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Should employers keep a file of EEOC employment laws?

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Quick Answer

The law stipulates that employers must post a summary of Equal Employment Opportunity Commission laws in a conspicuous place and may also need to keep electronic files of the laws in an easily accessible location on their Internet websites for telecommuting employees who do not visit the workplace regularly, reports the U.S. Equal Employment Opportunity Commission. Additionally, employers must keep employment and payroll files of all personnel for a specified period of time to facilitate possible investigations of discrimination charges.

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Full Answer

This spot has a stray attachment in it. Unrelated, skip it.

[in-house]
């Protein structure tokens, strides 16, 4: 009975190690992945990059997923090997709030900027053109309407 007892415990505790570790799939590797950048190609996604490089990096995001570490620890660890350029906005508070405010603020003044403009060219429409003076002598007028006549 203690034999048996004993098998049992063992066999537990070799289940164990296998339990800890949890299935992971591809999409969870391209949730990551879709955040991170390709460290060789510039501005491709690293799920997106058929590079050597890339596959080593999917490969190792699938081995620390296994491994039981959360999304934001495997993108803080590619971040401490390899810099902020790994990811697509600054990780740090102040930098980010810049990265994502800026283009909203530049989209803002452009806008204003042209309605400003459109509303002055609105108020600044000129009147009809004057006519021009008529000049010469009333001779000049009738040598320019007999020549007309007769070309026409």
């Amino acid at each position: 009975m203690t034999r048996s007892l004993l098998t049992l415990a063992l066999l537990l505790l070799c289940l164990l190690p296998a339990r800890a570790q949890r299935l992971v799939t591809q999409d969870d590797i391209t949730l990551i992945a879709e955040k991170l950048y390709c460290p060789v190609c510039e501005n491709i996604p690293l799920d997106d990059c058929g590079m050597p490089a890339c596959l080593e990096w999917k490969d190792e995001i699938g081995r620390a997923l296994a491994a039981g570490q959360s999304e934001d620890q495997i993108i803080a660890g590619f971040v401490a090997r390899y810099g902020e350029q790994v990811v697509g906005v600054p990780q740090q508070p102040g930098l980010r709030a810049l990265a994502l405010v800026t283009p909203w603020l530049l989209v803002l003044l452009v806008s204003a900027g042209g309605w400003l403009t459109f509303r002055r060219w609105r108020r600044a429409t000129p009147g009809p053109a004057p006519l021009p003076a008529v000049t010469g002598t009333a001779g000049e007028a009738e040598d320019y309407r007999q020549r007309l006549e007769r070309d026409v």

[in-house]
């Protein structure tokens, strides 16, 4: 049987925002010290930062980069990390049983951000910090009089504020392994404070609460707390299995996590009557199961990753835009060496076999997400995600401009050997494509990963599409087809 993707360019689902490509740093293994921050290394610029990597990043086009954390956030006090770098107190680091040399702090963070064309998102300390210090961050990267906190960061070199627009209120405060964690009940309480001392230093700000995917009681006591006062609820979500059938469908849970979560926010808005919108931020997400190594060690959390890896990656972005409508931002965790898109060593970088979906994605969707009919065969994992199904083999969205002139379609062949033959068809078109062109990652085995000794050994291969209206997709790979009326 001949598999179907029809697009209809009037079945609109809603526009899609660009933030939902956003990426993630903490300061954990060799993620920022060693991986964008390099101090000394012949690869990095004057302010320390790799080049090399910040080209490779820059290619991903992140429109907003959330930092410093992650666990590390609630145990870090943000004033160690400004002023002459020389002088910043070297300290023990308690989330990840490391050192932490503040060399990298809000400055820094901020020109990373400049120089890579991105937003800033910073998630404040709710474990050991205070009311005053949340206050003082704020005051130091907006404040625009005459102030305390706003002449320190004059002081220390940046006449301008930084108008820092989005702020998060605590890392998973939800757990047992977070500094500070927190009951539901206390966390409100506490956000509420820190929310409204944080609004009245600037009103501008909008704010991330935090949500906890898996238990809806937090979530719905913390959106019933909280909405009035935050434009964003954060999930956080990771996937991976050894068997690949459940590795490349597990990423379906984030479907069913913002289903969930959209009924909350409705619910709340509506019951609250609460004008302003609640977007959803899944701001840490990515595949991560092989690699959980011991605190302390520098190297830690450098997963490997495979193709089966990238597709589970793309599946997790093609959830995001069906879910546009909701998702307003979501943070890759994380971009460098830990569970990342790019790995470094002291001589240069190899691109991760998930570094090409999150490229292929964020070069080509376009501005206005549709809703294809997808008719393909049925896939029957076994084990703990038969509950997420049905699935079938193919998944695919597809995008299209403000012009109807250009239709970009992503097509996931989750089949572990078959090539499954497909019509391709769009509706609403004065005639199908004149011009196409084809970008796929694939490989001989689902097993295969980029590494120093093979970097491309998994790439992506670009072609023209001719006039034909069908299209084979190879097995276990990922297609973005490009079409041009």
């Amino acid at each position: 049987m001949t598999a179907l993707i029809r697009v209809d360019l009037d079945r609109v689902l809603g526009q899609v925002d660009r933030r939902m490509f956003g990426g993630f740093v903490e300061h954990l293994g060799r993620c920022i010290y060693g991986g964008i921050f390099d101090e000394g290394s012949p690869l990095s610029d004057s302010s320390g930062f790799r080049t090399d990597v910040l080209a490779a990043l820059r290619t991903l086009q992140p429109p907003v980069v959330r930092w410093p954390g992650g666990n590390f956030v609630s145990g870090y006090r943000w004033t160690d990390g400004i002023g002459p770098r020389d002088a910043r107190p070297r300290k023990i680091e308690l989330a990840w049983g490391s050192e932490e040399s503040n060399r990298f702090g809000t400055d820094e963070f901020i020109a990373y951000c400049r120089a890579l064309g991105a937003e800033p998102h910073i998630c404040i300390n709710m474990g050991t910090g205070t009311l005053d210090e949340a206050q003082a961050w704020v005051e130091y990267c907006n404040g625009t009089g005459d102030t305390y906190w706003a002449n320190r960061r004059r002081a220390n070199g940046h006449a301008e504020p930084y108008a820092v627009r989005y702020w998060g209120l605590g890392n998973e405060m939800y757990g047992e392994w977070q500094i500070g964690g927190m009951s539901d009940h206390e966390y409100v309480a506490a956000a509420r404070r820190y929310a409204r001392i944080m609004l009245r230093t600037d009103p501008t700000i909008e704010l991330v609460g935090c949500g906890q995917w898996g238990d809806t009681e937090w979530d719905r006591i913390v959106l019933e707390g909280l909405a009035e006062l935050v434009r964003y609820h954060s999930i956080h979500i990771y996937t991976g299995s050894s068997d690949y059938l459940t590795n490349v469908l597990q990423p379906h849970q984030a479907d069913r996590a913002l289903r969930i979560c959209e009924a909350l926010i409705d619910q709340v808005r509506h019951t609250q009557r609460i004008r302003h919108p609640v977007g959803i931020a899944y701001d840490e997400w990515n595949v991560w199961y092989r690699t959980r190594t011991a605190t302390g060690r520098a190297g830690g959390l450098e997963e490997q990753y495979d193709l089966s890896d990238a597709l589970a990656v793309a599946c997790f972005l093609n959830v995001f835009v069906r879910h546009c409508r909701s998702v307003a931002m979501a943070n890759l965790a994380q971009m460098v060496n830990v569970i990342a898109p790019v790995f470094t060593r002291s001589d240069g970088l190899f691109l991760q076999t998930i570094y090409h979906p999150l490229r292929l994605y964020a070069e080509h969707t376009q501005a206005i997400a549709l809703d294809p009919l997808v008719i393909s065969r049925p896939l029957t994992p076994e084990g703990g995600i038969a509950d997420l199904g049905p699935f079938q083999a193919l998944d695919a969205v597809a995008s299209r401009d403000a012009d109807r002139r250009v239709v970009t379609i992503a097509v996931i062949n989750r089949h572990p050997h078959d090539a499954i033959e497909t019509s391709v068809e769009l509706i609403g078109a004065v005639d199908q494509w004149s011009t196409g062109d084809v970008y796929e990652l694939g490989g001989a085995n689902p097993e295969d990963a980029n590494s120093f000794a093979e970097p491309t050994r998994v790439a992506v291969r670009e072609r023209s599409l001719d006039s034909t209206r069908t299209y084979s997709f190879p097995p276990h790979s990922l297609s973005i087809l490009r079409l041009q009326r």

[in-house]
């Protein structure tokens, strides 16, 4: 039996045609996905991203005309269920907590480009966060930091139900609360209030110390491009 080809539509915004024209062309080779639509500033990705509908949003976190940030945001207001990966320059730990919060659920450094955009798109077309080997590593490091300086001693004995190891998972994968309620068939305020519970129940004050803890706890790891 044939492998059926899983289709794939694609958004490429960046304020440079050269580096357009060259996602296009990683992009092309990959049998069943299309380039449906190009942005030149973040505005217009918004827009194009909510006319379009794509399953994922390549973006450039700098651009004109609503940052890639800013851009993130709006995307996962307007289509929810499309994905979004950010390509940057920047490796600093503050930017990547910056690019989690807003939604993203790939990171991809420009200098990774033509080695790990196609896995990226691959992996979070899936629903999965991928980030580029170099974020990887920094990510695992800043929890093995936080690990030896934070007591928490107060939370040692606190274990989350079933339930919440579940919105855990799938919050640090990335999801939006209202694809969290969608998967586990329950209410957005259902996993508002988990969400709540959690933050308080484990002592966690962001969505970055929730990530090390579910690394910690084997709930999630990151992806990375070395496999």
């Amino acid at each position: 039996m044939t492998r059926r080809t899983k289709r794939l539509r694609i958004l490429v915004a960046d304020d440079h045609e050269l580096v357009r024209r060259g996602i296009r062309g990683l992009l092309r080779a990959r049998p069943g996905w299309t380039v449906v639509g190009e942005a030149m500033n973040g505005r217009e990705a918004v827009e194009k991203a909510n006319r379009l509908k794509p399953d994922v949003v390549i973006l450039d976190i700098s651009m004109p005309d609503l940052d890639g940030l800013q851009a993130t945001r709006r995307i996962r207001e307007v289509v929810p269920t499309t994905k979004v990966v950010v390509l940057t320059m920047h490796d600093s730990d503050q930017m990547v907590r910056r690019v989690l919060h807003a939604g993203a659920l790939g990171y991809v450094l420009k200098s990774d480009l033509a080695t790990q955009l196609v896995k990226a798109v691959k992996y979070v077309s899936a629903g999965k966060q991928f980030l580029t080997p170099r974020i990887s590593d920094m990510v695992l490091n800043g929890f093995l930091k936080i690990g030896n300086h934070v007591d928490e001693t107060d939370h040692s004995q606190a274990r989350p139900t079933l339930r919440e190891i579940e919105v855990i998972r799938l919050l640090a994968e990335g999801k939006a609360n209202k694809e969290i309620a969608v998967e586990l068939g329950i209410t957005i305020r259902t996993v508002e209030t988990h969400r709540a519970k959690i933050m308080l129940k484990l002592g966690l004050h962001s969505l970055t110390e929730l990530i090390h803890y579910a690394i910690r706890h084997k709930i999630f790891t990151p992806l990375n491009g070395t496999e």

The EEOC distributes a poster titled "EEO Is the Law" that summarizes job discrimination laws for applicants and employees and details the process of filing a complaint against suspected discrimination, notes the U.S. Equal Employment Opportunity Commission. The poster is available in several languages. Employers must physically place it where they usually post employee notices. Electronic file postings of the summary on Internet sites do not substitute for the physical posting requirement. If there are employees with disabilities in the workplace, employers must place the notice where they can easily read it.

EEOC regulations also stipulate that employers must keep all personnel records for at least one year and payroll records for at least three years, explains the U.S. Equal Employment Opportunity Commission. If an employer terminates an employee, the year of record retention begins at the time of termination. Employers must keep all records justifying the payment of different wages to employees of different genders for at least two years. After the EEOC has filed charges of discrimination, the employer must retain all relevant records until the EEOC resolves the case.

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